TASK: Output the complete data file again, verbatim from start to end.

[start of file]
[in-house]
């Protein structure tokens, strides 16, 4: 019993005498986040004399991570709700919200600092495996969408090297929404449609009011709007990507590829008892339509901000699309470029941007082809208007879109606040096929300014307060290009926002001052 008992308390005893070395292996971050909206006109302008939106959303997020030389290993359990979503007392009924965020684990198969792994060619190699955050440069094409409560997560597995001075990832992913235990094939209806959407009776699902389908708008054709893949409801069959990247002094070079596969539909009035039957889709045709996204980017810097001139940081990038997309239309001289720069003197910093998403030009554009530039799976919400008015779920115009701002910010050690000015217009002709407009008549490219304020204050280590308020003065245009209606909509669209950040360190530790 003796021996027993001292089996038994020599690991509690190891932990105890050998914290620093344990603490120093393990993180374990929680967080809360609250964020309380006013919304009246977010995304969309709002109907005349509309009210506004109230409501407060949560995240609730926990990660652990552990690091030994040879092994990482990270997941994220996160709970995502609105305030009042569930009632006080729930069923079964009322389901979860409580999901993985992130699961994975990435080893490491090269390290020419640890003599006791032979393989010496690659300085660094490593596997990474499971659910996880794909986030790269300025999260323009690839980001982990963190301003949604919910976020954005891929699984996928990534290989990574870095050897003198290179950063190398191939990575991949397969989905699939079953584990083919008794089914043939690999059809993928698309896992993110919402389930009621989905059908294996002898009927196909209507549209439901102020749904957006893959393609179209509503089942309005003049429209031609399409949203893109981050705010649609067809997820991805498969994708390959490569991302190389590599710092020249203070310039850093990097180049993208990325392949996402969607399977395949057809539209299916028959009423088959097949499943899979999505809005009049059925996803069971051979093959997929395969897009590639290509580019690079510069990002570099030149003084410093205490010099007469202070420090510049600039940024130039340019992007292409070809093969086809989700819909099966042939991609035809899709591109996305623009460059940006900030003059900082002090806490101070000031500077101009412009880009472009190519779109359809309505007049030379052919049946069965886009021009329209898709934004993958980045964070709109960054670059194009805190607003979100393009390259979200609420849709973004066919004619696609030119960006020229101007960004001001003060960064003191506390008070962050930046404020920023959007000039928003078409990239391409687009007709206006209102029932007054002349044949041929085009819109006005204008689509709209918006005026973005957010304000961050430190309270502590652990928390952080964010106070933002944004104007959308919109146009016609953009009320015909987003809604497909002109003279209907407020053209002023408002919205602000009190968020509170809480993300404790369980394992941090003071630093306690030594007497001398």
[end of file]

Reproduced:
[in-house]
């Protein structure tokens, strides 16, 4: 019993005498986040004399991570709700919200600092495996969408090297929404449609009011709007990507590829008892339509901000699309470029941007082809208007879109606040096929300014307060290009926002001052 008992308390005893070395292996971050909206006109302008939106959303997020030389290993359990979503007392009924965020684990198969792994060619190699955050440069094409409560997560597995001075990832992913235990094939209806959407009776699902389908708008054709893949409801069959990247002094070079596969539909009035039957889709045709996204980017810097001139940081990038997309239309001289720069003197910093998403030009554009530039799976919400008015779920115009701002910010050690000015217009002709407009008549490219304020204050280590308020003065245009209606909509669209950040360190530790 003796021996027993001292089996038994020599690991509690190891932990105890050998914290620093344990603490120093393990993180374990929680967080809360609250964020309380006013919304009246977010995304969309709002109907005349509309009210506004109230409501407060949560995240609730926990990660652990552990690091030994040879092994990482990270997941994220996160709970995502609105305030009042569930009632006080729930069923079964009322389901979860409580999901993985992130699961994975990435080893490491090269390290020419640890003599006791032979393989010496690659300085660094490593596997990474499971659910996880794909986030790269300025999260323009690839980001982990963190301003949604919910976020954005891929699984996928990534290989990574870095050897003198290179950063190398191939990575991949397969989905699939079953584990083919008794089914043939690999059809993928698309896992993110919402389930009621989905059908294996002898009927196909209507549209439901102020749904957006893959393609179209509503089942309005003049429209031609399409949203893109981050705010649609067809997820991805498969994708390959490569991302190389590599710092020249203070310039850093990097180049993208990325392949996402969607399977395949057809539209299916028959009423088959097949499943899979999505809005009049059925996803069971051979093959997929395969897009590639290509580019690079510069990002570099030149003084410093205490010099007469202070420090510049600039940024130039340019992007292409070809093969086809989700819909099966042939991609035809899709591109996305623009460059940006900030003059900082002090806490101070000031500077101009412009880009472009190519779109359809309505007049030379052919049946069965886009021009329209898709934004993958980045964070709109960054670059194009805190607003979100393009390259979200609420849709973004066919004619696609030119960006020229101007960004001001003060960064003191506390008070962050930046404020920023959007000039928003078409990239391409687009007709206006209102029932007054002349044949041929085009819109006005204008689509709209918006005026973005957010304000961050430190309270502590652990928390952080964010106070933002944004104007959308919109146009016609953009009320015909987003809604497909002109003279209907407020053209002023408002919205602000009190968020509170809480993300404790369980394992941090003071630093306690030594007497001398």